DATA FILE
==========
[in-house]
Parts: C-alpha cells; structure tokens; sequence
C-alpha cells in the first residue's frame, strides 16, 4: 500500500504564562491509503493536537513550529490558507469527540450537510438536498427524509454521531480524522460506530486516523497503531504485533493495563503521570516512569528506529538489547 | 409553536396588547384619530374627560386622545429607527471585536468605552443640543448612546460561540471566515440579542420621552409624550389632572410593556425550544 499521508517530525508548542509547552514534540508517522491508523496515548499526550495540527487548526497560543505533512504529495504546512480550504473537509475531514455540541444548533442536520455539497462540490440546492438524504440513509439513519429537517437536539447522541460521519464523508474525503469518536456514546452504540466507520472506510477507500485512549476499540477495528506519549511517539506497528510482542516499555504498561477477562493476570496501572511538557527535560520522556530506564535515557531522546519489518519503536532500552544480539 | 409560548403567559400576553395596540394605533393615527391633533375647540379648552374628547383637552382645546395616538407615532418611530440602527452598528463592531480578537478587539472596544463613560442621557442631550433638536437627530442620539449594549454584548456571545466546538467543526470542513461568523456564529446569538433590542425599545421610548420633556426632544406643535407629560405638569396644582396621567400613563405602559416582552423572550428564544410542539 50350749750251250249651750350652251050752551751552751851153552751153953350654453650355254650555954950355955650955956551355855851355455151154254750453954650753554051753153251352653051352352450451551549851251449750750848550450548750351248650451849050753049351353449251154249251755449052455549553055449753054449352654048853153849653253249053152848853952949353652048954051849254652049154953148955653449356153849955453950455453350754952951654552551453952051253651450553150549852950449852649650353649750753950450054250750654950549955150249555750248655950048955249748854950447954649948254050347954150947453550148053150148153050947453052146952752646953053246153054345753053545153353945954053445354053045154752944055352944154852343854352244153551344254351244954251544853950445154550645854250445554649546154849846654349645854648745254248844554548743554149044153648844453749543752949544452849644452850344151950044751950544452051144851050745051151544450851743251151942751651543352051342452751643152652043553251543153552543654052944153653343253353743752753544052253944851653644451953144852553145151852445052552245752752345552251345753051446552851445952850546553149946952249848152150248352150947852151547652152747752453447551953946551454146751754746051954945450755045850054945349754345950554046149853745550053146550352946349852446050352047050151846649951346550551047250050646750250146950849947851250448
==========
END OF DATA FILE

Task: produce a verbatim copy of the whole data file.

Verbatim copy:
[in-house]
Parts: C-alpha cells; structure tokens; sequence
C-alpha cells in the first residue's frame, strides 16, 4: 500500500504564562491509503493536537513550529490558507469527540450537510438536498427524509454521531480524522460506530486516523497503531504485533493495563503521570516512569528506529538489547 | 409553536396588547384619530374627560386622545429607527471585536468605552443640543448612546460561540471566515440579542420621552409624550389632572410593556425550544 499521508517530525508548542509547552514534540508517522491508523496515548499526550495540527487548526497560543505533512504529495504546512480550504473537509475531514455540541444548533442536520455539497462540490440546492438524504440513509439513519429537517437536539447522541460521519464523508474525503469518536456514546452504540466507520472506510477507500485512549476499540477495528506519549511517539506497528510482542516499555504498561477477562493476570496501572511538557527535560520522556530506564535515557531522546519489518519503536532500552544480539 | 409560548403567559400576553395596540394605533393615527391633533375647540379648552374628547383637552382645546395616538407615532418611530440602527452598528463592531480578537478587539472596544463613560442621557442631550433638536437627530442620539449594549454584548456571545466546538467543526470542513461568523456564529446569538433590542425599545421610548420633556426632544406643535407629560405638569396644582396621567400613563405602559416582552423572550428564544410542539 50350749750251250249651750350652251050752551751552751851153552751153953350654453650355254650555954950355955650955956551355855851355455151154254750453954650753554051753153251352653051352352450451551549851251449750750848550450548750351248650451849050753049351353449251154249251755449052455549553055449753054449352654048853153849653253249053152848853952949353652048954051849254652049154953148955653449356153849955453950455453350754952951654552551453952051253651450553150549852950449852649650353649750753950450054250750654950549955150249555750248655950048955249748854950447954649948254050347954150947453550148053150148153050947453052146952752646953053246153054345753053545153353945954053445354053045154752944055352944154852343854352244153551344254351244954251544853950445154550645854250445554649546154849846654349645854648745254248844554548743554149044153648844453749543752949544452849644452850344151950044751950544452051144851050745051151544450851743251151942751651543352051342452751643152652043553251543153552543654052944153653343253353743752753544052253944851653644451953144852553145151852445052552245752752345552251345753051446552851445952850546553149946952249848152150248352150947852151547652152747752453447551953946551454146751754746051954945450755045850054945349754345950554046149853745550053146550352946349852446050352047050151846649951346550551047250050646750250146950849947851250448